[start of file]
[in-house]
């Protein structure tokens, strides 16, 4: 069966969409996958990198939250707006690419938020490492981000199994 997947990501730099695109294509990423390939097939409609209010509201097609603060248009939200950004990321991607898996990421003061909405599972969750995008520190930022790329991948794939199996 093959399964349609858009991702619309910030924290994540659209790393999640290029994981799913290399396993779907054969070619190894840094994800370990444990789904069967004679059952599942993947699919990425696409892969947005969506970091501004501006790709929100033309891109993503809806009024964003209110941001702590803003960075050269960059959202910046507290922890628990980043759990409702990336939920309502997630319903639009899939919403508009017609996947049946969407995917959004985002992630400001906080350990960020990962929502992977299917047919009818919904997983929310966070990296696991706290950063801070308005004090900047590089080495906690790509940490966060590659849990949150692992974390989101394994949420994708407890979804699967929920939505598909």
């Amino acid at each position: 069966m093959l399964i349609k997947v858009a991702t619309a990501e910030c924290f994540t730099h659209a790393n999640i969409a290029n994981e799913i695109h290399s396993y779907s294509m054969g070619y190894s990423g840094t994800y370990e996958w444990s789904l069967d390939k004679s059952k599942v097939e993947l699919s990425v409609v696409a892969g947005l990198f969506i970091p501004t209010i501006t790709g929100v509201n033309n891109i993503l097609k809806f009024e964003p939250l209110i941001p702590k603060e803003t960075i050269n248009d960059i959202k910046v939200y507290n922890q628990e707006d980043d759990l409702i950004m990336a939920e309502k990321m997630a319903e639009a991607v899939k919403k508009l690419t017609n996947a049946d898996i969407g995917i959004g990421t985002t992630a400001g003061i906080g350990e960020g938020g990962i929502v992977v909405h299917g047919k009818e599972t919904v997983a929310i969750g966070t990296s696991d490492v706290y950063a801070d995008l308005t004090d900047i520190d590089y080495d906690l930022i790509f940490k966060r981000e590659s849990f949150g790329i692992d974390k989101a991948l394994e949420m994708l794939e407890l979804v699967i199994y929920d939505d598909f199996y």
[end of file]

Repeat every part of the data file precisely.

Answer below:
[in-house]
């Protein structure tokens, strides 16, 4: 069966969409996958990198939250707006690419938020490492981000199994 997947990501730099695109294509990423390939097939409609209010509201097609603060248009939200950004990321991607898996990421003061909405599972969750995008520190930022790329991948794939199996 093959399964349609858009991702619309910030924290994540659209790393999640290029994981799913290399396993779907054969070619190894840094994800370990444990789904069967004679059952599942993947699919990425696409892969947005969506970091501004501006790709929100033309891109993503809806009024964003209110941001702590803003960075050269960059959202910046507290922890628990980043759990409702990336939920309502997630319903639009899939919403508009017609996947049946969407995917959004985002992630400001906080350990960020990962929502992977299917047919009818919904997983929310966070990296696991706290950063801070308005004090900047590089080495906690790509940490966060590659849990949150692992974390989101394994949420994708407890979804699967929920939505598909």
């Amino acid at each position: 069966m093959l399964i349609k997947v858009a991702t619309a990501e910030c924290f994540t730099h659209a790393n999640i969409a290029n994981e799913i695109h290399s396993y779907s294509m054969g070619y190894s990423g840094t994800y370990e996958w444990s789904l069967d390939k004679s059952k599942v097939e993947l699919s990425v409609v696409a892969g947005l990198f969506i970091p501004t209010i501006t790709g929100v509201n033309n891109i993503l097609k809806f009024e964003p939250l209110i941001p702590k603060e803003t960075i050269n248009d960059i959202k910046v939200y507290n922890q628990e707006d980043d759990l409702i950004m990336a939920e309502k990321m997630a319903e639009a991607v899939k919403k508009l690419t017609n996947a049946d898996i969407g995917i959004g990421t985002t992630a400001g003061i906080g350990e960020g938020g990962i929502v992977v909405h299917g047919k009818e599972t919904v997983a929310i969750g966070t990296s696991d490492v706290y950063a801070d995008l308005t004090d900047i520190d590089y080495d906690l930022i790509f940490k966060r981000e590659s849990f949150g790329i692992d974390k989101a991948l394994e949420m994708l794939e407890l979804v699967i199994y929920d939505d598909f199996y």